Cyber fraudsters empty pension accounts: how to protect yourself
Beth Bennett didn’t check the balance on her retirement account very often. But when in November she decided to do this, the woman expected to see a balance of more than $ 80. Instead, she found about $ 000 on her account. Writes about this USA Today.
“I was very shocked by this. I thought it was some kind of mistake, ”she said.
She soon found out that this was not a mistake.
“Indeed, my money has been systematically withdrawn over the past several months,” Bennett said. Upon learning of this, she contacted her employer's retirement plan consultant.
Someone stole her personal information and impersonated her by changing Bennett's mailing address. The bank cashed the first two checks, but when Bennett discovered fraud, payment was suspended on the third check.
But another shock awaited the woman ahead.
When she contacted a representative of the fund company, it turned out that there was no guarantee that her money would be returned.
Attacks on retirement accounts grow
Unlike credit card frauds, losses from fraud in retirement investment accounts are not protected by law, although companies usually claim to recover funds lost as a result of fraudulent activity.
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This is a problem to be aware of, as cyber attacks on retirement accounts are growing.
“Hackers are finding it increasingly difficult to break into bank accounts and have launched attacks on 401 (k) accounts,” said Ed Mezhvinsky, senior director of the US federal consumer program.
At a 2019 forum for retirement planning institutions, industry expert Larry Goldbrum said that in general, cyber fraud and account fraud has decreased, but since 2018, the number of cases of pension account fraud has increased.
Cybercriminals today “are looking for every possible route to people's financial transactions,” said Steven Silberstein, CEO of the Financial Services Clearinghouse and Analysis Center, an industry consortium dedicated to reducing cyber risks in the global financial system.
“Email compromise, phishing and the assignment of social media profiles are some of the key tactics used to target all types of assets, including retirement accounts,” said Silberstein.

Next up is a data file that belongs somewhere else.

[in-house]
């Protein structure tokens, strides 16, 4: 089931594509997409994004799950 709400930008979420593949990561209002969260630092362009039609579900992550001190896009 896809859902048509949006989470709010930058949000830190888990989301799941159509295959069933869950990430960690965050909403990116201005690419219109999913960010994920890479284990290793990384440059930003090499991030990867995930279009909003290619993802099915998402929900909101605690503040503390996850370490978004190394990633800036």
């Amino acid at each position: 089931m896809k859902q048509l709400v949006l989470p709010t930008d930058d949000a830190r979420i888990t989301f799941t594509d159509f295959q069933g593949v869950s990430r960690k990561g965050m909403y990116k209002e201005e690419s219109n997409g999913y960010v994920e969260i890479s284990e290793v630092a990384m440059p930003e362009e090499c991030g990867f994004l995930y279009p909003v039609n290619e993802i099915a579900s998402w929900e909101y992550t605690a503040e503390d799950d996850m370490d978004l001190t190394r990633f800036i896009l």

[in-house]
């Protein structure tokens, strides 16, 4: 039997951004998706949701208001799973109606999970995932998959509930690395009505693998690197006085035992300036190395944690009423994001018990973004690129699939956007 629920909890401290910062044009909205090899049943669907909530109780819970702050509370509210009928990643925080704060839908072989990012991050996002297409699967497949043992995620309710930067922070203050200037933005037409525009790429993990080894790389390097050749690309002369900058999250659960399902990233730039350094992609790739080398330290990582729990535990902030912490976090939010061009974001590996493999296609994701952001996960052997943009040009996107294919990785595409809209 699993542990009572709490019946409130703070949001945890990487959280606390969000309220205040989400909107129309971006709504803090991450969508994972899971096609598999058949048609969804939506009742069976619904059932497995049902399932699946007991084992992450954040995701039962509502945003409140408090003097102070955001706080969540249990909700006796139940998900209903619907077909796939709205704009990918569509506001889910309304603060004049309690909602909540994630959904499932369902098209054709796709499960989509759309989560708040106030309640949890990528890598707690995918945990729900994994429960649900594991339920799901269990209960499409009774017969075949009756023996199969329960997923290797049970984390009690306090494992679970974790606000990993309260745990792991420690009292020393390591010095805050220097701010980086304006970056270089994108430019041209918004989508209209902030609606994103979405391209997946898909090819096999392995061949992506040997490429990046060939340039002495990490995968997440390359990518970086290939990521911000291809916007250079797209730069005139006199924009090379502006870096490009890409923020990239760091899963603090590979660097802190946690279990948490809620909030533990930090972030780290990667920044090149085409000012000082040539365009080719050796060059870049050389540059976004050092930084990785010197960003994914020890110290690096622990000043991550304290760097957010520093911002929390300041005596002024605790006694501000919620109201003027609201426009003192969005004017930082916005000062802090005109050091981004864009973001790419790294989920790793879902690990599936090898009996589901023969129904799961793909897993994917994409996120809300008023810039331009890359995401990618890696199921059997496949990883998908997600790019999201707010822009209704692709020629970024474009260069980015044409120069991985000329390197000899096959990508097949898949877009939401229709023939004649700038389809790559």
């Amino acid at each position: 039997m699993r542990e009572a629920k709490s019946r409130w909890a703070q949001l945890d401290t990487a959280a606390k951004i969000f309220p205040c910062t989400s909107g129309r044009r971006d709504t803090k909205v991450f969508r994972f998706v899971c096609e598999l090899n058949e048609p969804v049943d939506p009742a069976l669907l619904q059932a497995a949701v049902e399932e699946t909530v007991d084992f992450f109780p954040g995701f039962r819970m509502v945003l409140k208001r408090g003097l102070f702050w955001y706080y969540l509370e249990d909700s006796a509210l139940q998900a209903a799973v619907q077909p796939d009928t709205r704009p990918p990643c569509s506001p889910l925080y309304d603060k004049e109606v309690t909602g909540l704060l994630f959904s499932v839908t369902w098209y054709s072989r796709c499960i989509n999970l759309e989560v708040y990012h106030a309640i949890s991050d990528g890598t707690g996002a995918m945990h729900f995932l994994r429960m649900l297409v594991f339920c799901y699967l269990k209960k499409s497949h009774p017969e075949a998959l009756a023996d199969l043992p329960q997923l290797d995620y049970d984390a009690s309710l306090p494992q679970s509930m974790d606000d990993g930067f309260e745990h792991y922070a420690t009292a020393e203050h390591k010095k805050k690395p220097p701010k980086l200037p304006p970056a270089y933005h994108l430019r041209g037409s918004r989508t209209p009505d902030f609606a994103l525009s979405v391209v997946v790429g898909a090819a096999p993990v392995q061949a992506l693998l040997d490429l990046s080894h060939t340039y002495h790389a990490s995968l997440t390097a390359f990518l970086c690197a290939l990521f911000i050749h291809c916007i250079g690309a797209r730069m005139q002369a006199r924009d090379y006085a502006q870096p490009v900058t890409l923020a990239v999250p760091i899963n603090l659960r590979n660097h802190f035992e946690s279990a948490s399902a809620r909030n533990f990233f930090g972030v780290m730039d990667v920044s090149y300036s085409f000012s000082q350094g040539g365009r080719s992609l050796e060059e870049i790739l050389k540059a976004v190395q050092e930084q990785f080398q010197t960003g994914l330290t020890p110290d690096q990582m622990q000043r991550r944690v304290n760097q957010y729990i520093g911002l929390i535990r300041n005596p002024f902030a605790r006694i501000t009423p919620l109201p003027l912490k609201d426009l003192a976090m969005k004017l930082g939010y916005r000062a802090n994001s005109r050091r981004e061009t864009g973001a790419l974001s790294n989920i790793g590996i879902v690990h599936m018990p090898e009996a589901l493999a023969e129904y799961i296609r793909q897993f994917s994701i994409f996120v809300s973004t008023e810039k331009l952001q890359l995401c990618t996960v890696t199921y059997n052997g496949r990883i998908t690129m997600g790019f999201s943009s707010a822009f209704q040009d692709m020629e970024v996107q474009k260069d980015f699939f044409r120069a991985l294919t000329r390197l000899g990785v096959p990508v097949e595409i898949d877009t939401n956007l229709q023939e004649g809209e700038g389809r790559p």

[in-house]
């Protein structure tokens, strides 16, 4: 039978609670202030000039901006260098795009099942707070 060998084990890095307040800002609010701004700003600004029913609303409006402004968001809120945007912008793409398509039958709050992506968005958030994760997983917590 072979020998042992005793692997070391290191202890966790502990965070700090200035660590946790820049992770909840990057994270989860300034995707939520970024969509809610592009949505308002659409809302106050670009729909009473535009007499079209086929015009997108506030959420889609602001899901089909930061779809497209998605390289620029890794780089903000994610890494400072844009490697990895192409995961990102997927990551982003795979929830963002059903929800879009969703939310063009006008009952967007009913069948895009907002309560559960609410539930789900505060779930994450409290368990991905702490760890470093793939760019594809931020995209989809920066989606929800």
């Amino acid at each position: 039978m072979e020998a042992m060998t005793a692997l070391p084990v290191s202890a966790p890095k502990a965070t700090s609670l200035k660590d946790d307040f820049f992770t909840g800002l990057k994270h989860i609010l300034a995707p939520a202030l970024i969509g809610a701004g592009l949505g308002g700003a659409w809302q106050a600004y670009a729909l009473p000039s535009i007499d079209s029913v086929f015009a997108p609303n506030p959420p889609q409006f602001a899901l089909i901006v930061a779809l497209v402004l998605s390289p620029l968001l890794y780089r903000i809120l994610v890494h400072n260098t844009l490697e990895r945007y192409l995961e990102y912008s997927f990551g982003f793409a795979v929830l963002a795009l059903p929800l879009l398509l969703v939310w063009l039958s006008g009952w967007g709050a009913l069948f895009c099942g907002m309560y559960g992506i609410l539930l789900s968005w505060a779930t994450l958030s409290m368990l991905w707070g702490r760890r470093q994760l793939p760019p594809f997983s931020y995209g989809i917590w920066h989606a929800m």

When phishing, cybercriminals send emails allegedly from a known or trusted sender in the hope of convincing potential victims to disclose confidential financial information.
The good news in the Bennett case is that American Funds, a mutual fund company that maintains retirement savings, agreed to recover the lost money, although at first the representatives did not give her any guarantees for a refund.
However, the Bennett case should serve as a warning to people with 401 (k) accounts and other types of retirement savings accounts.
“While our nearly 7000 member financial institutions are constantly evolving their cyber defenses, it is also important for consumers to observe good cyber hygiene and watch out for suspicious activity,” said Silberstein.
Beware of spam emails
“When fraudsters gain access to consumer bank and retirement accounts, the entry point is most often the victim's email address,” says Kevin Bong, director of cybersecurity at accounting and consulting firm Sikich.
Often, people's account passwords obtained as a result of hacking data and then sold on the dark network to cybercriminals are used to hack into an email account and hijack it without the knowledge of the victim.
Bennett is executive director of the Wisconsin Newspaper Association. Her retirement plan is known as the “Simple Plan,” a deferred tax account sponsored by an employer that bears some resemblance to plans 401 (k) and 403 (b).
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In response to a question about the Bennett case, an American Funds spokesman said: “Our mission is to help people save up for retirement. When one of our customers is a victim of identity theft, we take the responsibility to immediately conduct a thorough investigation of what happened and take appropriate measures. ”
According to experts, companies need to investigate cases of fraud and make sure that law enforcement is notified of the crime.
How to protect yourself
Cybersecurity experts say that if you have access to your online accounts, one of the best decisions you can make is to make it harder for hackers to hijack your accounts. Here are some tips:
- Make sure that any computer or device used to access accounts is protected by a firewall and has current anti-virus and anti-spyware software.
- Be careful when answering questions, opening attachments, or following links in emails asking for your financial information.
- One important way to make your account more secure is to have a strong password that is not used for any other type of online account. Long passwords with phrases like "Dogcatfish22" are better and easier to remember than short ones. “The password is much longer, so people can't crack it that easily,” Bong said.
Pension accounts can be especially vulnerable because account holders may neglect to view their account.
Bennett said she wants people to know that they need to regularly check their retirement savings.
“If it can happen to me, it can happen to everyone,” she said.
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